St. Pete adds pickleball courts; is it enough?
Despite previous disagreements, local pickleball enthusiasts and St. Peterburg city officials are now working together to refine plans as the sport’s popularity continues to soar.
Kevin Cavanaugh, president of the St. Petersburg Pickleball Association, hopes to collaborate with the mayor, city council and the parks and recreation department’s leadership to continue developing infrastructure that keeps pace with the growing number of pickleball players. Association members have expressed the benefits and facilities needed, for what Sports Illustrated called “the fastest-growing sport in America,” at the last three council meetings.
Cavanaugh recently met with Bryan Eichler, assistant director of parks and recreation, to discuss the city’s plans for the sport. He relayed the “awesome news” that four St. Petersburg parks will feature 16 new pickleball courts by the end of March 2023, a 64% increase.
“It’s kind of a double-edged sword because there are so many people playing,” he said. “With this addition of courts, it should make things a lot better, and they’ll probably do the same thing next year. It’s a welcome thing because they haven’t done any new courts in quite some time.”
Pickleball consists of two or four players hitting a light plastic ball, similar to a Wiffle ball, over a net. It can take place on half a tennis court or an area the same size as a double badminton court. The sport’s popularity is soaring in St. Petersburg, leading to long waits at the city’s existing 25 courts.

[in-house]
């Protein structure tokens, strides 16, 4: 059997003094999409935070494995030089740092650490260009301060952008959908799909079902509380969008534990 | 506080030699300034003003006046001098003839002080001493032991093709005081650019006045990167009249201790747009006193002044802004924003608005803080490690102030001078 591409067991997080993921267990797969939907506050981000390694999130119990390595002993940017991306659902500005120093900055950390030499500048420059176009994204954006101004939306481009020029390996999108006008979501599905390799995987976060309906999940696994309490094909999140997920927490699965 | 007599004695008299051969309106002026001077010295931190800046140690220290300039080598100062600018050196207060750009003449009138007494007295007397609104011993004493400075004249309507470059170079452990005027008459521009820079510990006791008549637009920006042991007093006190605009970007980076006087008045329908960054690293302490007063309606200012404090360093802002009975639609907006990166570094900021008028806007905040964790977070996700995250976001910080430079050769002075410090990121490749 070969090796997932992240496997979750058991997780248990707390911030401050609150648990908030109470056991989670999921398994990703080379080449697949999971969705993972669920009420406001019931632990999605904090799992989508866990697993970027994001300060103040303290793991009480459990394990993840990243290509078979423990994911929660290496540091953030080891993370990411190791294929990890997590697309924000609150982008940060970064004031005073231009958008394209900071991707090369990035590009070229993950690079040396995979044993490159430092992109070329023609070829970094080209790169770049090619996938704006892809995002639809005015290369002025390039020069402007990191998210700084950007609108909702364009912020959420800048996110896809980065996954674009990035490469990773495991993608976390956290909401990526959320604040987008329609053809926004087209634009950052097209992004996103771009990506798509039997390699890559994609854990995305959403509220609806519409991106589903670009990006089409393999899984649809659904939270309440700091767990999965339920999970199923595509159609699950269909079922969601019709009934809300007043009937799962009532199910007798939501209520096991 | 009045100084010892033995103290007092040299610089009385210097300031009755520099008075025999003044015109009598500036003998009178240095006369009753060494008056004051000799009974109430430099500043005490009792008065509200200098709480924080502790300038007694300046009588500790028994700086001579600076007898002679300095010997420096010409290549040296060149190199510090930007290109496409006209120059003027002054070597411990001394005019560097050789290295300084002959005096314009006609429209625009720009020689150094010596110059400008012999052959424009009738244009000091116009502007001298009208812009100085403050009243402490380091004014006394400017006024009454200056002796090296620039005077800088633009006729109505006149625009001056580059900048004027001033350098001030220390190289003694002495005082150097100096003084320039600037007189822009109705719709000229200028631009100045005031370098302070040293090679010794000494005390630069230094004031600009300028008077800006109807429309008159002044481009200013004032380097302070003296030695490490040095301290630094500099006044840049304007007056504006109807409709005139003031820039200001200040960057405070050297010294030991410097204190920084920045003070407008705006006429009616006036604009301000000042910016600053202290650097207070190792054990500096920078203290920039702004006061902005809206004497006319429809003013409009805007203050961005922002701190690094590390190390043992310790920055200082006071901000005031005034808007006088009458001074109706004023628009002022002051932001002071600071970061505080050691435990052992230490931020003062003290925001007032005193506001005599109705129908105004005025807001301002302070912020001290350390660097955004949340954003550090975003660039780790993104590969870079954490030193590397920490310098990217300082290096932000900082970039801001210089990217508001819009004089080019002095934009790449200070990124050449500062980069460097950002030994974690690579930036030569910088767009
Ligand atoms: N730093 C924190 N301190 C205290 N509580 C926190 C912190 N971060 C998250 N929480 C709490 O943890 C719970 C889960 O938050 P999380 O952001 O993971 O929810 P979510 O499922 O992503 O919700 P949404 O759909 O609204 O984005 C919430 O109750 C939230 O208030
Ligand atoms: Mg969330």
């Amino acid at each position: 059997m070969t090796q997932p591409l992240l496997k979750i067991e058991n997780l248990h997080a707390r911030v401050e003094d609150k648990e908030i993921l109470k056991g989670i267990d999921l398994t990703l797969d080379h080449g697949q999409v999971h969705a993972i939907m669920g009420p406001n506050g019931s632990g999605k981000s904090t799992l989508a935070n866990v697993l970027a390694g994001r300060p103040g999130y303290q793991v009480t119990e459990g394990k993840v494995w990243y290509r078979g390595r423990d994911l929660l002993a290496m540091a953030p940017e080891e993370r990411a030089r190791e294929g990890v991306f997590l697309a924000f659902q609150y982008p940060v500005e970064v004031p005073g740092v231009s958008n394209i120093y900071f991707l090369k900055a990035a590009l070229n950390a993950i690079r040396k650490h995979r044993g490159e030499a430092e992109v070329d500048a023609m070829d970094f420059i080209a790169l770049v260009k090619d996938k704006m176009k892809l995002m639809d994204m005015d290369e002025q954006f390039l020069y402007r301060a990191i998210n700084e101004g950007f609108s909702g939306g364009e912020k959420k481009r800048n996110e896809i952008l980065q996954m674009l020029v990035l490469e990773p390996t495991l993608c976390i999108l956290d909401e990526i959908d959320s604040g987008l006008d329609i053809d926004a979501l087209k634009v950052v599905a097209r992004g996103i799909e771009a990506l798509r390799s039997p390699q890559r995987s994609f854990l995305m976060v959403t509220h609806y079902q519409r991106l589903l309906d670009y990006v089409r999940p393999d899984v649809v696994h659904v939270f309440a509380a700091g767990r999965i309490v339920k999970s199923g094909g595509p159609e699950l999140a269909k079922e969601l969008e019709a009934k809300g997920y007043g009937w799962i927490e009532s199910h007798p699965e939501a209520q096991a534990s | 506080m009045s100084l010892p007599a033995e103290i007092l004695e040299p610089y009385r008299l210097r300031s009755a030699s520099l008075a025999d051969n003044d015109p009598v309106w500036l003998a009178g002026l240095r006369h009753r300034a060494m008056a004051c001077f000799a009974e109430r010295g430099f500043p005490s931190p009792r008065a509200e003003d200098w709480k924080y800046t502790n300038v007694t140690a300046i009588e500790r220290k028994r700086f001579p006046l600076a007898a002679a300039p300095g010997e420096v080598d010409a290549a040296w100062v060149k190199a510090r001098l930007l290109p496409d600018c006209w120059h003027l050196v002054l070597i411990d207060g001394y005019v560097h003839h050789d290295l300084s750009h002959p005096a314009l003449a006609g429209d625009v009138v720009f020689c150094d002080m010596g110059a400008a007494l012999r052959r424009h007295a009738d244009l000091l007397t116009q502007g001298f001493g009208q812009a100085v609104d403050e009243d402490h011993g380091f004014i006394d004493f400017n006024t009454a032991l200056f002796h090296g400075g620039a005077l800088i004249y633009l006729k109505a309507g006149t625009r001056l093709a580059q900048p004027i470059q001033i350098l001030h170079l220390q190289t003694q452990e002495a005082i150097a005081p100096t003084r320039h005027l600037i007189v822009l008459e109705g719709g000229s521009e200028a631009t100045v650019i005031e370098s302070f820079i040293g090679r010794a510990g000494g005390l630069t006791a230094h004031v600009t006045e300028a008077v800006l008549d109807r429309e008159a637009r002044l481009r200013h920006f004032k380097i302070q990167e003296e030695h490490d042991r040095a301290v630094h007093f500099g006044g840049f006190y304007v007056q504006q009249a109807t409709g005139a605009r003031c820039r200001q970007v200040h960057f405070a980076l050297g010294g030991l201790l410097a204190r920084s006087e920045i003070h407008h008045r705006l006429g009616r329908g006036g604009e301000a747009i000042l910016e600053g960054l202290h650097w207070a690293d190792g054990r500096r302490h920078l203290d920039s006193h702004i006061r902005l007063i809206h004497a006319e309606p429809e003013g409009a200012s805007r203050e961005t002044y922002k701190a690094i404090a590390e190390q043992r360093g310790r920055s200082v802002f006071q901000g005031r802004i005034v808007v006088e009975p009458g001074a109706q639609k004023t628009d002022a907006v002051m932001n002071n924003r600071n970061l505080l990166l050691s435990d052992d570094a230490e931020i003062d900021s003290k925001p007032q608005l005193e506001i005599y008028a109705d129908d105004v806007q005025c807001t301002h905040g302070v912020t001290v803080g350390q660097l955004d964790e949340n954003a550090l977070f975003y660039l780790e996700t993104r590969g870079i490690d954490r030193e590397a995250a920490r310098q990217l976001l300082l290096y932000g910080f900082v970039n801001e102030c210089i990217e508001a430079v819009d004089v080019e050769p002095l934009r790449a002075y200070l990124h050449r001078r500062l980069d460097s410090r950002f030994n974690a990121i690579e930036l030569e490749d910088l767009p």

Mike Jefferis, leisure services administrator and director of parks and recreation, said his department continuously evaluates amenities through utilization audits. The ultimate goal, he said, is to ascertain the most efficient and effective use of tax dollars while ensuring equitable access to all sports and green spaces.
“We are always happy to work with stakeholder groups,” said Jefferis. “It helps us get it right. I will tell you that everything we’ve done up to this point – including adding the 16 courts that we’re adding – were done prior to their involvement.”
Jefferis noted that city officials were “early adopters” of the sport, and St. Petersburg features more courts than any other area municipality. He added that Covid disrupted previous plans to repurpose some underused tennis courts.
While Cavanaugh believes the additions will help accommodate the influx of players, he relayed that 24 people filled Crescent Lake Park’s six courts by 10 a.m on a recent Saturday – and another 32 to 40 players waited for openings. Meanwhile, he said the tennis courts were primarily empty, a common occurrence.
“These 25 courts that are around have very high demand, where most people are waiting longer than they are playing for,” he said.
Jefferis agreed that there would never be enough pickleball courts to accommodate every player in St. Petersburg. He said there will likely always be a wait to play, “and that’s OK.”
Cavanaugh expects the six new courts at Bartlett Park to open by the end of December, with six more at Lake Vista Recreational Center and two at Rio Vista and Childs Parks opening next spring. The new facilities will each have restrooms, parking and lights for evening play.